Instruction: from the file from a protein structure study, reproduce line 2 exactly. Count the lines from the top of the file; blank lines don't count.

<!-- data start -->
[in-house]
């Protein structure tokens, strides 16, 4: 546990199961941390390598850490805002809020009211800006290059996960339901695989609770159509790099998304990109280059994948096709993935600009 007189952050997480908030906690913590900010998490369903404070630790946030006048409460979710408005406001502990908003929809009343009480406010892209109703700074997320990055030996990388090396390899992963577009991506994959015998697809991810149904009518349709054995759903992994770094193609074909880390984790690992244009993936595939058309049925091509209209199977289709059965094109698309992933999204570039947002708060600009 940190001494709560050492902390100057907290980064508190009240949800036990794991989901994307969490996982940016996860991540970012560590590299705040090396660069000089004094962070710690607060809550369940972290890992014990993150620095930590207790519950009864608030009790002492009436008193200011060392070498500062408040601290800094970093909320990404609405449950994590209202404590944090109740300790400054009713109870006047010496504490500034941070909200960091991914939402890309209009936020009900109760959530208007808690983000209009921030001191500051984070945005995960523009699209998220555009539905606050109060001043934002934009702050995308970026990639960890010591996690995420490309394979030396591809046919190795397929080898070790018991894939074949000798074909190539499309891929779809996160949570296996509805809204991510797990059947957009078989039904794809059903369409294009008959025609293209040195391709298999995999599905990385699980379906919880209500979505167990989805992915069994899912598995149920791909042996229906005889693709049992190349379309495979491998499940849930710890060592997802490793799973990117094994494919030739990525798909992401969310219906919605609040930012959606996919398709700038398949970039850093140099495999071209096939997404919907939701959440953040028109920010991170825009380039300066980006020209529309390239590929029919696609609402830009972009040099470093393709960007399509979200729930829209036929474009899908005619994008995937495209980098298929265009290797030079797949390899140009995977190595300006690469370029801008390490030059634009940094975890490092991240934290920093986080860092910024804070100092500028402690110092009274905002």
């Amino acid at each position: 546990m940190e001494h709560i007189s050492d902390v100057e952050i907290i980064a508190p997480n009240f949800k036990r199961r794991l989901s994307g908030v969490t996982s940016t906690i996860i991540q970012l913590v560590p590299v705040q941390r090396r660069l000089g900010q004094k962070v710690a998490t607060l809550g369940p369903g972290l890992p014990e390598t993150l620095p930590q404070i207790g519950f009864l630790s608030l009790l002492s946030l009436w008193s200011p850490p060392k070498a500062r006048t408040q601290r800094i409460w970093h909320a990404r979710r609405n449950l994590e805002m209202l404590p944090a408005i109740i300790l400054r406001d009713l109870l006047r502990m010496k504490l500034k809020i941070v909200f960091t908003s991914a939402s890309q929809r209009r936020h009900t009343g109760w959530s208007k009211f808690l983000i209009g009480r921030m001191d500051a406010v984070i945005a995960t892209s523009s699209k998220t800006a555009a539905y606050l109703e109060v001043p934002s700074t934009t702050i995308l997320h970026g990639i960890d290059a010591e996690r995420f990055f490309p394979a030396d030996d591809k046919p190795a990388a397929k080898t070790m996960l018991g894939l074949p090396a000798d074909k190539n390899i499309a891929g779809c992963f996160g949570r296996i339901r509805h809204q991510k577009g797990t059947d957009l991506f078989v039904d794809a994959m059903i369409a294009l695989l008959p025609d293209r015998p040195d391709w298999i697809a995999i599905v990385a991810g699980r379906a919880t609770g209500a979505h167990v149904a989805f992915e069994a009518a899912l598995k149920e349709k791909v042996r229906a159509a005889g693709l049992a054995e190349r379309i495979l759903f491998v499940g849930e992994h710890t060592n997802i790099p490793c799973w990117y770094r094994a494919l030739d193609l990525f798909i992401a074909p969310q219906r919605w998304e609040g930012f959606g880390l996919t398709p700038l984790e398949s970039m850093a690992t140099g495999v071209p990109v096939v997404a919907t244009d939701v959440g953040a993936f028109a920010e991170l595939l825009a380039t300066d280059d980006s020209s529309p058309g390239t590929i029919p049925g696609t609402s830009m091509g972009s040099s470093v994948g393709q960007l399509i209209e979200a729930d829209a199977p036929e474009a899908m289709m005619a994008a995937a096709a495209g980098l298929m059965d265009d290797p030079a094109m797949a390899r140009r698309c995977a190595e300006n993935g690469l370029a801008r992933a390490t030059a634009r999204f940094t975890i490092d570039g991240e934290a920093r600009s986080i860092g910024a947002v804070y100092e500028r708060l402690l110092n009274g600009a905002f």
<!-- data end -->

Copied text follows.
């Protein structure tokens, strides 16, 4: 546990199961941390390598850490805002809020009211800006290059996960339901695989609770159509790099998304990109280059994948096709993935600009 007189952050997480908030906690913590900010998490369903404070630790946030006048409460979710408005406001502990908003929809009343009480406010892209109703700074997320990055030996990388090396390899992963577009991506994959015998697809991810149904009518349709054995759903992994770094193609074909880390984790690992244009993936595939058309049925091509209209199977289709059965094109698309992933999204570039947002708060600009 940190001494709560050492902390100057907290980064508190009240949800036990794991989901994307969490996982940016996860991540970012560590590299705040090396660069000089004094962070710690607060809550369940972290890992014990993150620095930590207790519950009864608030009790002492009436008193200011060392070498500062408040601290800094970093909320990404609405449950994590209202404590944090109740300790400054009713109870006047010496504490500034941070909200960091991914939402890309209009936020009900109760959530208007808690983000209009921030001191500051984070945005995960523009699209998220555009539905606050109060001043934002934009702050995308970026990639960890010591996690995420490309394979030396591809046919190795397929080898070790018991894939074949000798074909190539499309891929779809996160949570296996509805809204991510797990059947957009078989039904794809059903369409294009008959025609293209040195391709298999995999599905990385699980379906919880209500979505167990989805992915069994899912598995149920791909042996229906005889693709049992190349379309495979491998499940849930710890060592997802490793799973990117094994494919030739990525798909992401969310219906919605609040930012959606996919398709700038398949970039850093140099495999071209096939997404919907939701959440953040028109920010991170825009380039300066980006020209529309390239590929029919696609609402830009972009040099470093393709960007399509979200729930829209036929474009899908005619994008995937495209980098298929265009290797030079797949390899140009995977190595300006690469370029801008390490030059634009940094975890490092991240934290920093986080860092910024804070100092500028402690110092009274905002």